What are bone spurs?

Bone spurs, also called osteophytes, are abnormal bone growths that occur most commonly where bones connect. The bone growths are smooth and develop over time, often without detection, until the growth causes discomfort or other issues. Bone spurs become more common as you age and as conditions like arthritis continue to develop. 

The spurs themselves are not painful, but they can cause pain or discomfort if the bone growth presses into nearby tendons or nerves. The symptoms that result from bone spurs are manageable and are treatable in most cases without having to resort to surgery or more intensive treatments. 

What causes bone spurs?

Back to top

Bone spurs form as a result of damage to joints caused either by injury or from degenerative bone diseases like osteoarthritis. Conditions such as osteoarthritis wear away the cartilage between the joints, causing inflammation and the creation of new bone in the area. Without the cushioning cartilage, the body senses that the joints have been damaged and attempts to reinforce the joint with new bone, creating the bone spur. 

In addition to osteoarthritis as a cause of bone spurs, there are other ways that a bone spur would form. Often, athletes have bone spurs from repeated and strenuous activity or from an injury of a joint or muscle tendon. 

What are symptoms of bone spurs?

Back to top

Bone spurs may form without causing any symptoms. Because the bone builds up over time, a lot of time can pass before you ever realize you have a bone spur. Bone spurs do cause symptoms if the bone spur starts to restrict your movement, when it rubs up against surrounding tissue or bones, or begins to put pressure on nerves. 

If a bone spur starts to cause symptoms, there are common sensations. If you experience these symptoms, you should have a conversation with your physician about a possible diagnosis. The most common symptoms of bone spurs are the following: 

  • Joint stiffness 
  • Weakness and numbness in the back, arms, or legs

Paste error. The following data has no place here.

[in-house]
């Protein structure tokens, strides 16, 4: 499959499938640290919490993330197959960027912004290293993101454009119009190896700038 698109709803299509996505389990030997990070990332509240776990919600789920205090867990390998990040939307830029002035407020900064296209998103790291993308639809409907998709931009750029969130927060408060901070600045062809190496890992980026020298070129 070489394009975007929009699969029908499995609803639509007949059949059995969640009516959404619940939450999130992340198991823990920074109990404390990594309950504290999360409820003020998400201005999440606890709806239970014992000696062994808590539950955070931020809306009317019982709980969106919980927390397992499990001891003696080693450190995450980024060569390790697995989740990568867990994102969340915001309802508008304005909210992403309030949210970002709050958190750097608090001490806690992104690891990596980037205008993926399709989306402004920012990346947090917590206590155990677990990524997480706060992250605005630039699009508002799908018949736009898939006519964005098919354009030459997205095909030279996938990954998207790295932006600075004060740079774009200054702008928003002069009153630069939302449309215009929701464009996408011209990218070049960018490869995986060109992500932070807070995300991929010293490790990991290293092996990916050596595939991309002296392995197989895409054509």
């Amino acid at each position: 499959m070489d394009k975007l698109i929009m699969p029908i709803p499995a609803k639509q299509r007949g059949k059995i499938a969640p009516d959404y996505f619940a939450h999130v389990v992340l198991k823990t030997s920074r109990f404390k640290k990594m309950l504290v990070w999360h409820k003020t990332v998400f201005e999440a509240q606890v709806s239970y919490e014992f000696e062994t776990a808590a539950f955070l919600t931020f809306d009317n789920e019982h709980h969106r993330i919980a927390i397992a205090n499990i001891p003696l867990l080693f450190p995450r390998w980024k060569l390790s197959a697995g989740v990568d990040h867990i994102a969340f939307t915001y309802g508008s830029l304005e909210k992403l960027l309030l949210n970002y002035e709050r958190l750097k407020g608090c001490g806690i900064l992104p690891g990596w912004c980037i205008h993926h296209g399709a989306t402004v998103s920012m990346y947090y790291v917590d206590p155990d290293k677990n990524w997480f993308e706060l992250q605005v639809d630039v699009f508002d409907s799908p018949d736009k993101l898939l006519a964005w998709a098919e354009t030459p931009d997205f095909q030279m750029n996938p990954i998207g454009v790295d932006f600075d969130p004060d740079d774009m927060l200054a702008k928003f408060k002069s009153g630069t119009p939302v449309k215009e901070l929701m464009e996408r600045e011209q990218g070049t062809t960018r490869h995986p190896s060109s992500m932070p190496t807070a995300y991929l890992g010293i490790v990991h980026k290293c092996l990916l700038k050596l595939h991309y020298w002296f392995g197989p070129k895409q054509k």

• Bumps or knobby areas that you can feel in the fingers or toes 
  • Limited range of motion
  • Tendinitis 
  • Pain 
  • Swelling 
  • Muscle cramps 

You may notice only a couple of these symptoms at a time, and some may come and go. Symptoms may worsen with activity. If you notice symptoms that persist for more than a couple of days, be sure to see a doctor. Bone spurs are easiest to treat when they are diagnosed as early on as possible. 

Are there any risk factors or groups for bone spurs?

Back to top

Bone spurs do occur more commonly in some groups based on demographics and health history. The following factors may contribute to a higher risk but are not guarantees that you will develop bone spurs, only that you have a higher chance of the condition. 

Age: As you age, there are many slow changes that occur to your bones, ligaments, and tendons that make your body more vulnerable to a variety of injuries, including bone spurs. Joints become less stable over time as cartilage wears down, creating little flecks of bone from new rubbing of the bones. Bone spurs are most common in people older than 60.

Genetics and family history: You are more likely to develop a bone spur if one of your parents had painful bone spurs in the past, indicating a genetic link to the spurs. 

Diet and nutrition: A poor diet can result in a weaker, less nourished body and a higher chance of bone spurs. A bone-healthy diet can support strength and stability in the joints. 

Medical history: Those with the conditions of arthritis, osteoarthritis, or spinal stenosis may be at a higher risk of developing bone spurs due to the nature of the conditions affecting the joints. 

Lifestyle: If you regularly participate in difficult and active sports that require quick movements, you may be at a higher risk of bone spurs due to injury from the sports. 

How are bone spurs diagnosed?

Back to top

Bone spurs are best diagnosed by visiting your primary care physician who will review your medical history, assess any symptoms, and conduct tests to determine a diagnosis. The medical history review will aim to identify potential risk factors from medical conditions or family history that could indicate a higher likelihood of bone spurs. Then a physical examination will look for pinpointed areas of pain and joint mobility. 

In addition to an exam, your doctor will likely order one or more imaging tests to be able to see the bone and detect any bone spurs that might be present. Imaging tests include the following: